I think as much as we like to talk about cool technology and we certainly can do a lot of cool things, like SQL, man. SQL.
Mike Delgado: All right. You heard it from Kristen. “SQL, man.” I got to quote you on that. It’s all about SQL, man.
No, that’s good. I think that’s really valuable advice for our community because like you said, day one, “What are you going to be doing? Here’s our datasets.” You got to start playing around with it. You need to know SQL, and I don’t think that is talked a lot — and definitely something we don’t talk a lot about here in DataTalk, so thank you so much for sharing that.
Recruiters get really inundated with applications. I’m on LinkedIn, and pretty active there, so whenever there’s jobs like even here at Experian for data science roles, I’ll get a lot of messages on LinkedIn, “Hey, can you share my profile with a recruiter?” I’ll talk to recruiters, and they’ll say they’ll get like 300 resumes in a week for a data science role.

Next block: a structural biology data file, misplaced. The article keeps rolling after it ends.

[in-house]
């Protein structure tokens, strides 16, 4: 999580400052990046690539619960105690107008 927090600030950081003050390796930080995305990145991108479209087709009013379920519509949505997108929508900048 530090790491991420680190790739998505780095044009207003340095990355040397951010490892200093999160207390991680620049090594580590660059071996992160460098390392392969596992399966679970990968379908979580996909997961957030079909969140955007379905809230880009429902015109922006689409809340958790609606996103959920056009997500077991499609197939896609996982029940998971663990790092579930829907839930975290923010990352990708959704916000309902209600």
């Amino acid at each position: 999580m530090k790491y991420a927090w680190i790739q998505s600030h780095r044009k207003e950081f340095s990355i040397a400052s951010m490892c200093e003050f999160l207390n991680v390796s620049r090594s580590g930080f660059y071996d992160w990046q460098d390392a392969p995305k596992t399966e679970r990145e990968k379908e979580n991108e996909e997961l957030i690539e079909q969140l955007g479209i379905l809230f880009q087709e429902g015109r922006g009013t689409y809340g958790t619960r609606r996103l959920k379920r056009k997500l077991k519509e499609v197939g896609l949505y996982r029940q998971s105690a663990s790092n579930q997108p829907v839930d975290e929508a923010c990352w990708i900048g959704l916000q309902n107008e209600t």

What advice would you have for somebody who is brand new, just starting out, they don’t have any work experience to speak of? How can they standout in this pile of resumes or LinkedIn profiles that recruiters are looking at, but what can help them?
Kristen Kehrer: Yeah. I think there’s definitely ways that you can leverage LinkedIn in terms of I don’t think people think enough about … Like you can go and connect with the recruiter and comment on his stuff, and not just when he or she has a job posting available. Like proactively go and engage in conversation, and add value for that person so that when you do go and you sent him or her a message on LinkedIn, they know who you are. You’re not just another random person who’s messaging him.
You’re the girl that has been talking in his comments and he’s interactive with you. Then, the way that you position yourself on LinkedIn when you’re reaching out to these people is you really want to make sure that you’re not talking about what it is that you’re looking for.
You want to talk about how you believe that you fit that role, so if you reach out and you say … I’m trying to think of how I say it because I do … On my last job hunt, I absolutely was leveraging LinkedIn, but you reach out and you say, “Hey, I’ve noticed this position. I’m a person who is skilled in Python, SQL”, and mention some different types of modeling that you’ve done, and it can be from your coursework.